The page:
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disneygirl1971
05-27-2007, 06:31 PM
Are there any insulin users out there that can offer any help or advice on using insulin pens (Lantus) compared to using regular insulin in a vial with a syringe (Lantus)? I'm new to using insulin (although I've been type 2 diabetic for 5 years) and can't decide which route to go. Are there any advantages/disadvantages to either the pens or the vails? Any help would be greatly appreciated! Thank you.

Selket
05-27-2007, 07:14 PM
My 5 yr old is type 1 but pumping. There are a couple of good forums for those with diabetes (type 1 or 2) where you can ask your question. The question is general enough for type 1 or 2 people to respond....I thought you might get many more responses there.

The Children with Diabetes board has several boards for general issues, adults (with type 1 or 2) etc. at http://forums.childrenwithdiabetes.com/index.php

The ADA has forums too: http://community.diabetes.org/n/pfx/forum.aspx?nav=index&webtag=amdiabetesz&redirCnt=1

I would think if the pens aren't much more expensive it would be easier to use them. Some people have noted problems with giving very small doses of fast acting with the novolog pen (like 1/2 unit doses). I haven't seen anyone on the parents board talk about problems with the lantus pen. I'm sure someone at those forums, if not here, can help.:thumbsup2

carrie s
05-27-2007, 08:18 PM
My DD liked pens much better then syringes(she is on the pump now).She said the pen didnt hurt as much.When we went out I found it easier to bring her pen along then bringing syringes and the insulin vials.

Figaro
05-27-2007, 08:54 PM
I have used both and much prefer the vials. But then, I am an R.N. and needles and vials are pretty familiar to me. :)

Research shows that re-using your needles in your home environment is perfectly safe, as is injecting through clothes when necessary. I tend to re-use needles for environmental and financial reasons and that is more difficult (not impossible, but more difficult) with the pens. I have been doing this for many, many years and have never gotten even a tiny infection. :)

I have been a diabetic for quite a few years now and use both insulin (with needles and vials) and Byetta (with the pen). The diabetesmonitor.com website has a lot of good advice and pretty decent blog forums.

Good luck!

disneygirl1971
05-27-2007, 10:03 PM
Thanks for all the great info. I will definitely check out that website!

carrie s
05-27-2007, 11:42 PM
I reused the needles from my DD's pen all the time,its not difficult at all.

Figaro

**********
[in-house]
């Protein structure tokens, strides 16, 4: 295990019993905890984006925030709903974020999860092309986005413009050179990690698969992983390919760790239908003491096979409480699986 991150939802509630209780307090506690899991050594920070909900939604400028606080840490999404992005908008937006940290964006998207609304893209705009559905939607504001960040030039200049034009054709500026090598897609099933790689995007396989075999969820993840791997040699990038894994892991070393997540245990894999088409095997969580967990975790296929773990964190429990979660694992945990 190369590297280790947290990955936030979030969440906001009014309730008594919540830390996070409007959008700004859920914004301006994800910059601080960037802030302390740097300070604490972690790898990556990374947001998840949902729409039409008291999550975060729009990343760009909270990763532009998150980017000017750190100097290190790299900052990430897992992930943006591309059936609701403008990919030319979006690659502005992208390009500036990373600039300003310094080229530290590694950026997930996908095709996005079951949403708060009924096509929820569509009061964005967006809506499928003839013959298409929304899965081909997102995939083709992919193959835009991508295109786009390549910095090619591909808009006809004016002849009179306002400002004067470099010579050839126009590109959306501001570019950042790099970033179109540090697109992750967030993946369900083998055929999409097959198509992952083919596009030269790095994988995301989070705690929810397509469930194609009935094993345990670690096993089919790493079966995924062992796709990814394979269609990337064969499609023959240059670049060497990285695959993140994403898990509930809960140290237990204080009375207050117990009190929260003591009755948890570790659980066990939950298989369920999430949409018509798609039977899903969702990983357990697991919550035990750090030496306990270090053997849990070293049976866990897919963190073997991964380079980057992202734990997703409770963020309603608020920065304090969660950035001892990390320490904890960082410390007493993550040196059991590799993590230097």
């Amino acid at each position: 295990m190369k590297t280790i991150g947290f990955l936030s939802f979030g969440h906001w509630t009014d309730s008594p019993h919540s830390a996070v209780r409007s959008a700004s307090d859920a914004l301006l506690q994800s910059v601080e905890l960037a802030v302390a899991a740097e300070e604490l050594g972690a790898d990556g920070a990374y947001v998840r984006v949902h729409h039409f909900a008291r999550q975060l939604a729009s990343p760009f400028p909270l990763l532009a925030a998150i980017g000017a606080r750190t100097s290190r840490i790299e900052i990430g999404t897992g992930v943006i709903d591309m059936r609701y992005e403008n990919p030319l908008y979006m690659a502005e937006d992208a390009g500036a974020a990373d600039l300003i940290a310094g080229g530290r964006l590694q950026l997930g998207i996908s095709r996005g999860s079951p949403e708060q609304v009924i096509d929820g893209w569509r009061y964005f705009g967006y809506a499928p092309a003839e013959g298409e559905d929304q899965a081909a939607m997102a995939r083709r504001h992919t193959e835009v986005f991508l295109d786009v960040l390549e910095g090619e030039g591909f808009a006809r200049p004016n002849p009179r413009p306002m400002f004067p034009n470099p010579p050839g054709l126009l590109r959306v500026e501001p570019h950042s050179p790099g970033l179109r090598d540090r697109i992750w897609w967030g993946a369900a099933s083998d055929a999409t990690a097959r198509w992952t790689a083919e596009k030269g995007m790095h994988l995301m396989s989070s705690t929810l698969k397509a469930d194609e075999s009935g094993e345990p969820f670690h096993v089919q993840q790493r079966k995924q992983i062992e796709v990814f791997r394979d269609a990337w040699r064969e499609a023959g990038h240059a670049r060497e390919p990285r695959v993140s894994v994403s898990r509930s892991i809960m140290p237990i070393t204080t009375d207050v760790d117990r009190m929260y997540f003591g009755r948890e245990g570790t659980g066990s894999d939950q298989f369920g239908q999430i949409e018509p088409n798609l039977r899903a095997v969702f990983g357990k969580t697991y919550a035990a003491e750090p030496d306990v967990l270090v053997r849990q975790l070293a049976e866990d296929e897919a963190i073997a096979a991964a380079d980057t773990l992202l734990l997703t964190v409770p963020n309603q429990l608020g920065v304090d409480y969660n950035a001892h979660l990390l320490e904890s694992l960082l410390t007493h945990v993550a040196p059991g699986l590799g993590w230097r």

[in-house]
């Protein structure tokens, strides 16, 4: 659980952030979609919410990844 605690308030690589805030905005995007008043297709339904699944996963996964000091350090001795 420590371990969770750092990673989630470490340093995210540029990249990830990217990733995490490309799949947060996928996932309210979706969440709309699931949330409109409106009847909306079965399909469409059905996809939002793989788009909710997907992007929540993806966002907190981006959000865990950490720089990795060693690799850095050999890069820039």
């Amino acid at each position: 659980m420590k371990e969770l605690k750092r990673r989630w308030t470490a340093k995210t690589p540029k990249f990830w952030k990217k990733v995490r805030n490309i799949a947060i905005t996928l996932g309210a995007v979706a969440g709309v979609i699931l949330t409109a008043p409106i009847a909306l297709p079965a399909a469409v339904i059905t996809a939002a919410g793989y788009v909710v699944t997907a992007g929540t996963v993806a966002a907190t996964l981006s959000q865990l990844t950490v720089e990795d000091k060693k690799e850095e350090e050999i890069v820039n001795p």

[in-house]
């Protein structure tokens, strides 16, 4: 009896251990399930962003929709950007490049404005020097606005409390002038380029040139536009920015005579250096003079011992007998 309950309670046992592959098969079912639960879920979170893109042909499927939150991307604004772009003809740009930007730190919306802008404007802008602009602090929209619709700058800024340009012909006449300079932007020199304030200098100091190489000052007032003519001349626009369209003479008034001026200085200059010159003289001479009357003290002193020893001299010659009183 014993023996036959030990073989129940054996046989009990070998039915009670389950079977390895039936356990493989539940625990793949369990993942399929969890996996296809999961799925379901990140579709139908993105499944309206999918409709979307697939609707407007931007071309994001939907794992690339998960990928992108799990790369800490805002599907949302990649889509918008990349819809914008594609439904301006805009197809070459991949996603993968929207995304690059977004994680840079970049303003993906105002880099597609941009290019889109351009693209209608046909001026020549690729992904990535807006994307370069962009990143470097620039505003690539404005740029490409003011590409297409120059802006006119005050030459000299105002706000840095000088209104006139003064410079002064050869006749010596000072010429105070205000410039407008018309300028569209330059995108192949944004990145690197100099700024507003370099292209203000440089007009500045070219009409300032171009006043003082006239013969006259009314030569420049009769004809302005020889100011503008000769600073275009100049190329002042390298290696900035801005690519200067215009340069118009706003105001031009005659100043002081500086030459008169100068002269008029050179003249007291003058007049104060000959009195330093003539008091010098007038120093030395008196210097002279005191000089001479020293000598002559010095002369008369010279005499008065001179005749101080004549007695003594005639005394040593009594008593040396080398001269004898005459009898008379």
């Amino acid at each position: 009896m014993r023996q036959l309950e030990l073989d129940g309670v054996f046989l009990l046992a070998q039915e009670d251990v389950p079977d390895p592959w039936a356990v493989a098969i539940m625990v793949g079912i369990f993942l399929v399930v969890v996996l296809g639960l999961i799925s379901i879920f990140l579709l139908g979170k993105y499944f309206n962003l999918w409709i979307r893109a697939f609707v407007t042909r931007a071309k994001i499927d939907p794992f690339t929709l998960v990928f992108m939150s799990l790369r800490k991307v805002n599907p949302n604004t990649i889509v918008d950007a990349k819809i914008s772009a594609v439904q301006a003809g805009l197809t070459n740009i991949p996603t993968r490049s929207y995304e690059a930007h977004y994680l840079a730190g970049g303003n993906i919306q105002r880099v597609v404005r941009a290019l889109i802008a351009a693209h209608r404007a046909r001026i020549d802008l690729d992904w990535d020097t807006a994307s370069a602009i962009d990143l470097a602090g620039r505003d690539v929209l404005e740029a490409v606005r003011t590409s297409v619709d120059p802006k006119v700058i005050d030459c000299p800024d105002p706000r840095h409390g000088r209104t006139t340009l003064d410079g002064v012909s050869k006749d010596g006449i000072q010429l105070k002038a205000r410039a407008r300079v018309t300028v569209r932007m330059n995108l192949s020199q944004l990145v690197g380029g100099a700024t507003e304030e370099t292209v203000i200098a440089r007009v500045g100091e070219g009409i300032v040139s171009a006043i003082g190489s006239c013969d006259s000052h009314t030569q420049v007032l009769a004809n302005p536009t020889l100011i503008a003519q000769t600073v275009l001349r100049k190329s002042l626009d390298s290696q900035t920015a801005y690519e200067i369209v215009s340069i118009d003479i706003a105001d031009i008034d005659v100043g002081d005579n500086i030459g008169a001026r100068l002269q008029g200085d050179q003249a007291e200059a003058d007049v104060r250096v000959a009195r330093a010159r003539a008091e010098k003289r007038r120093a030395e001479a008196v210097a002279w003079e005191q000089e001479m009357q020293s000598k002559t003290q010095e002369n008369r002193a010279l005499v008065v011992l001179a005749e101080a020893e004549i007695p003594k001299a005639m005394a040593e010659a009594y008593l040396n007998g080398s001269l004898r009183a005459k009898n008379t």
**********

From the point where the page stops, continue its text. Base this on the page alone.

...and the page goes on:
05-28-2007, 08:04 AM
The difficulty I have with the pen needles is that they bend a bit easier than the syringe needles do and with the Byetta pen, if you hit a small blood vessel, it is likely to pull blood up into the pen and that wrecks the pen for further use. But that could be specific to the design of the Byetta pen. :) If I get blood back in the syringe, I can simply discard it. That isn't an option with the Byetta pens, as the medication co-pay is just over $90.00 once a month.

Cheshire Figment
05-28-2007, 08:22 AM
I use both insulin from vials (and syringe needles are 30 gauge by 1/2 inch) and Byetta (where the needles are 31 gauge by 3/16 inch). The 31 x 3/16 are extremely comfortable.

And I did not think it was possible to draw blood back upnto the pen as it is a preset dose.

carrie s
05-28-2007, 09:47 AM
Do you go to a diabetes clinic? When we were thinking about changing from syringes to pens our diabetes educator gave us the pens and some insulin for the pens.The companys send them samples.They may be able to give you a sample of each so you can see what one you like better.

disneygirl1971
05-28-2007, 12:23 PM
I never thought of asking for samples. What a great idea! I do start going to the diabetes center run by a local hospital next week. What's the most confusing of all of this is I will be starting on only one shot a day of the 24 hr. insulin but everyone keeps mentioning that the doses could easily get changed? So I guess if I stay with the 24 hr. and fast acting gets added in then I will then have 2 different pens with different insulin? I'm just thinking that could get expensive versus the vials/syringes. At this point I'm just going in circles and trying not to lose my sanity :headache: All that's keeping me sane is thoughts of my upcoming Dec. WDW trip:dance3: Thanks for all the great help everyone, dissers are the best!

carrie s
05-28-2007, 12:38 PM
Yes,you would need 2 pens.
My dd has been on the pump for almost a year so I cant remember the price difference between pens and syringes and vials.The pens were more but I dont think it was a huge difference.

Terk-1
05-28-2007, 03:18 PM
When my mother was alive, she was insulin dependent. She was given the pens about a year or 2 before she passed away and she liked it better, especially when traveling. Instead of having to worry about packing enough needles, bottles of insulin, etc., she would only need to pack one or two pens. They were very easy to use.

Merriwind
05-28-2007, 03:22 PM
My DH is Type I diabetic and has been using Lantus and NovoLog pens for a little over a year. He travels about 200 nights annually and loves the convenience of the pens. Pens cost more, but I don't think it's a huge difference.

nowimscrappin
05-28-2007, 07:21 PM